12 Detroit Lions offensive records that will stand forever

The Detroit Lions may be one of the most unsuccessful franchises in NFL history when it comes to winning, but at least they have had some pretty good individual players along the way.

Those players have set some records and are still in the process of setting some records that will stand for a long time, maybe even forever.

Here is our list of the top 12 unbreakable offensive records in Detroit Lions history.

12 – Passing yards in a game – Matthew Stafford

On January 1st, 2012, Matthew Stafford set the Detroit Lions single-game passing record by tossing for 520 yards against the Green Bay Packers. Unfortunately, the Lions lost the game 45-41.

11 – Receiving yards in a game – Calvin Johnson

On October 27th, 2013, Calvin Johnson was absolutely unstoppable as he racked up 329 receiving yards against the Dallas Cowboys. The Lions needed every single one of those yards as they defeated the Cowboys 31-30.

10 – Touchdown passes in a career – Matthew Stafford

During his time with the Detroit Lions, Matthew Stafford tossed 282 career touchdown passes. That number may not seem off the charts, but it will likely be a number that will stand for quite some time.

9 – Pass completions in a career – Matthew Stafford

Matthew Stafford completed 3,898 passes during his 12 seasons with the Detroit Lions and considering how difficult it is to find a franchise quarterback, this record may never be broken. (I hope I am wrong!)

8 – Pass attempts/completions in a season – Matthew Stafford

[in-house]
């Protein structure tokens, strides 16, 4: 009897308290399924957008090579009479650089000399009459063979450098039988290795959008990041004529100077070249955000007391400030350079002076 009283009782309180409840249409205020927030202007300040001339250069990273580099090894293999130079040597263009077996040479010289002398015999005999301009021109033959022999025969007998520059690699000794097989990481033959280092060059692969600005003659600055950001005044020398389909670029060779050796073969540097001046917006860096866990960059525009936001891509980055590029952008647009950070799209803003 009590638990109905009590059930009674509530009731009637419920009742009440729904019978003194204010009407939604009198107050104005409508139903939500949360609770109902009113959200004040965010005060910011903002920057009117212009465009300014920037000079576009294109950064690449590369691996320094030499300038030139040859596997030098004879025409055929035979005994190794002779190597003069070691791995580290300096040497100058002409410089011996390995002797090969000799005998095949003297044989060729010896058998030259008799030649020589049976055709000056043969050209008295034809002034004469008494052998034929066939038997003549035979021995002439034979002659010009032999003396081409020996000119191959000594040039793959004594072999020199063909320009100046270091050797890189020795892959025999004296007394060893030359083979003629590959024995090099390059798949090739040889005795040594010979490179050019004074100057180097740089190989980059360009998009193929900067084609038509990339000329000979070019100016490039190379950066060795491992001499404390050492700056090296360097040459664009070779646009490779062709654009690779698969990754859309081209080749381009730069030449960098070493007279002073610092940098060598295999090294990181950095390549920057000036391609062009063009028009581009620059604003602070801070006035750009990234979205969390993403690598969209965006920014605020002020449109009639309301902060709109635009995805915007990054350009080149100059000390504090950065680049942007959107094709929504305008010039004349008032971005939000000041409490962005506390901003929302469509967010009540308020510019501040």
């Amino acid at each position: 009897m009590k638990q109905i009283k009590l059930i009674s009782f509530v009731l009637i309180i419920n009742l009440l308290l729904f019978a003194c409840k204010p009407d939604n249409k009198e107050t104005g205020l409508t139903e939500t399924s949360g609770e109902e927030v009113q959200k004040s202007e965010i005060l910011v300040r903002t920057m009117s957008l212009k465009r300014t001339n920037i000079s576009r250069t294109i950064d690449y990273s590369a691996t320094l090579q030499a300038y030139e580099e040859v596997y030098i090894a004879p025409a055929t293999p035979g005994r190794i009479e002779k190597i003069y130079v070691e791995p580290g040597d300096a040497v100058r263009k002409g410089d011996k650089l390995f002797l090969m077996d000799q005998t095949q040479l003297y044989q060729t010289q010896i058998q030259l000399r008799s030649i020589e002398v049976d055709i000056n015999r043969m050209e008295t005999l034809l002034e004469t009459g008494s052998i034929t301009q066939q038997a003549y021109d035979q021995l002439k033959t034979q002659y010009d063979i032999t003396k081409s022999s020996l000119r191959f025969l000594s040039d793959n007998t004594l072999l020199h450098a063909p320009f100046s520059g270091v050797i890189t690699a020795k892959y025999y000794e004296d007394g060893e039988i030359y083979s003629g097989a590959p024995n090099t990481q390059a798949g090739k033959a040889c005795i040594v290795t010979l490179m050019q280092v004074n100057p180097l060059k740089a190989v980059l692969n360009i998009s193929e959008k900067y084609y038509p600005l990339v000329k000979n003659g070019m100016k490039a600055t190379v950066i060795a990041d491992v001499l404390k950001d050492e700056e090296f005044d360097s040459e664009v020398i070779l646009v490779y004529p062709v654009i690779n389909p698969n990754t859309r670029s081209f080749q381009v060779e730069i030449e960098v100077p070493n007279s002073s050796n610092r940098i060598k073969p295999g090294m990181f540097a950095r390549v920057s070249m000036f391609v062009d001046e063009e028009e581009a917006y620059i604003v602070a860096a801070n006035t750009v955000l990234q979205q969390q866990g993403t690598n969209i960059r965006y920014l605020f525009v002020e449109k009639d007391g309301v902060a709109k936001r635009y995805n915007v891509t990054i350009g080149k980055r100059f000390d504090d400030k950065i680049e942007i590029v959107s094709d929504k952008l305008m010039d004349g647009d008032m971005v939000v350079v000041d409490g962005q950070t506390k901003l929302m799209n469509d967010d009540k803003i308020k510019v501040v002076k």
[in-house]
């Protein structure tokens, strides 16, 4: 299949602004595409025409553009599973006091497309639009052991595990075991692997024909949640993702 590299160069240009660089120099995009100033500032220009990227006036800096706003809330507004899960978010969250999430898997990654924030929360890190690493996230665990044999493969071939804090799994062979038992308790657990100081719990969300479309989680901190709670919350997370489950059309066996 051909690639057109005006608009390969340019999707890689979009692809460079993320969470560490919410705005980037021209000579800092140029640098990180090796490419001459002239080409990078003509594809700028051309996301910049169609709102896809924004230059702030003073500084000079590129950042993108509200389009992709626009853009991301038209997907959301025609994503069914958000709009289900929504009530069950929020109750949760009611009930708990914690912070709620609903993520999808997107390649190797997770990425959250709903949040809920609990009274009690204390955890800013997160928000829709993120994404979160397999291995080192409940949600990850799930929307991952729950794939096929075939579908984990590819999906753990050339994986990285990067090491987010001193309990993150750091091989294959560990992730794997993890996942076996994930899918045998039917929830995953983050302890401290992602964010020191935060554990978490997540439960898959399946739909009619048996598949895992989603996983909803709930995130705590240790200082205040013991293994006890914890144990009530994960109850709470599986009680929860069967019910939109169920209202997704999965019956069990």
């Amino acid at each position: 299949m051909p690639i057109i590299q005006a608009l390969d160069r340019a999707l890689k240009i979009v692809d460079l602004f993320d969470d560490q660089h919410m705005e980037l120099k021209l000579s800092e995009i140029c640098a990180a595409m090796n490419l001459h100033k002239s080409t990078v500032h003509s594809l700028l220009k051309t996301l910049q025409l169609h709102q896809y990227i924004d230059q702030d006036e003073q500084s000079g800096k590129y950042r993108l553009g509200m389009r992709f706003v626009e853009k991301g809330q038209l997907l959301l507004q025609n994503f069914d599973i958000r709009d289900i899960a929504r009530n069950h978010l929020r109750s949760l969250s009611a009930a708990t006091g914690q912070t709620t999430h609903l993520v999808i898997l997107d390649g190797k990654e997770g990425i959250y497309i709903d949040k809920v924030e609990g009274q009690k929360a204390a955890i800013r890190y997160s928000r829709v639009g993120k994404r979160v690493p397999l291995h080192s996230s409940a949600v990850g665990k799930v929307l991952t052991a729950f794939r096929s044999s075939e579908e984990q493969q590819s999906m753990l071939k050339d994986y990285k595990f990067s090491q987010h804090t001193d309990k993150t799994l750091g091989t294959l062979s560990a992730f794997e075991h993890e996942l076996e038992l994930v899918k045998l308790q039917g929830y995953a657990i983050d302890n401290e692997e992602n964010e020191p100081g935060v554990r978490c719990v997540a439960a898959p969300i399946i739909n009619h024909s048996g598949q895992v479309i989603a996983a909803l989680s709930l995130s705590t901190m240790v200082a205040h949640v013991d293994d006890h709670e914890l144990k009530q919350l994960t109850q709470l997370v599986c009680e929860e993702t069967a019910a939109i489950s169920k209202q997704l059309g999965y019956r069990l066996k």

To say the Lions were “pass-happy” in 2012 would be an understatement. That year, Matthew Stafford attempted 727 passes, an NFL single-season record. Of those 727 passes, Stafford completed 435 which ranks No. 1 on the Detroit Lions all-time list.

7 – Passing yards in a career – Matthew Stafford

During his time with the Lions, Matthew Stafford threw for 45,109 yards, good enough for tops on the all-time Lions list.

6 – Rushing yards in a season – Barry Sanders

1997 will go down as one of the most memorable Detroit Lions seasons ever. Not because they were a great team (finished 9-7) but because Barry Sanders rushed for a Lions record 2,053 yards. Sanders was virtually unstoppable that season and his record will likely stand for a long time.

5 – Rushing touchdowns in a career – Barry Sanders

During his Hall of Fame career, Barry Sanders managed to score 99 touchdowns, more than double the next closest Lion on the list (Billy Sims with 42). This is a record that ranks 9th on the all-time NFL list and is a record that will be difficult to break, especially now that the NFL has switched to a pass-happy league and a league that likes to split carries between multiple running backs.

4 – Receiving touchdowns in a career – Calvin Johnson

This is where things started to get extremely difficult for me. Calvin Johnson, before retiring from the NFL, had 83 career touchdown receptions, 21 more than Herman Moore who finished his outstanding career with 62. If Johnson were to have continued playing, he would have surpassed 100 touchdowns. That being said, it is unlikely a Lions receiver will ever touch Megatron’s record of 83 touchdowns.

3 – Receiving yards in a career – Calvin Johnson

In his career, which lasted just nine seasons, Calvin Johnson had 11,619 receiving yards. That number will stand for some time in the Lions record books. Just imagine how many yards he could have accumulated had he played another 3 or 4 years.

2 – Receiving yards in a season – Calvin Johnson

In 2012, Calvin Johnson set the NFL record with 1,964 receiving yards in a single season. He had a total of 122 receptions that season and was absolutely a man amongst boys. Johnson broke the previous record of 1,848 yards, which was held by Jerry Rice, by 116 yards.

1 – Rushing yards in a career – Barry Sanders

There is no question that Barry Sanders’ 15,269 career rushing yards is the most unbreakable Detroit Lions offensive record. Like I said earlier, this is a pass-happy league and more and more teams are going with the running back by committee approach which limits rushing attempts by an individual player. If things ever switch back to how they used to be it could be a different story, but either way, this is a record that will stand for a long time.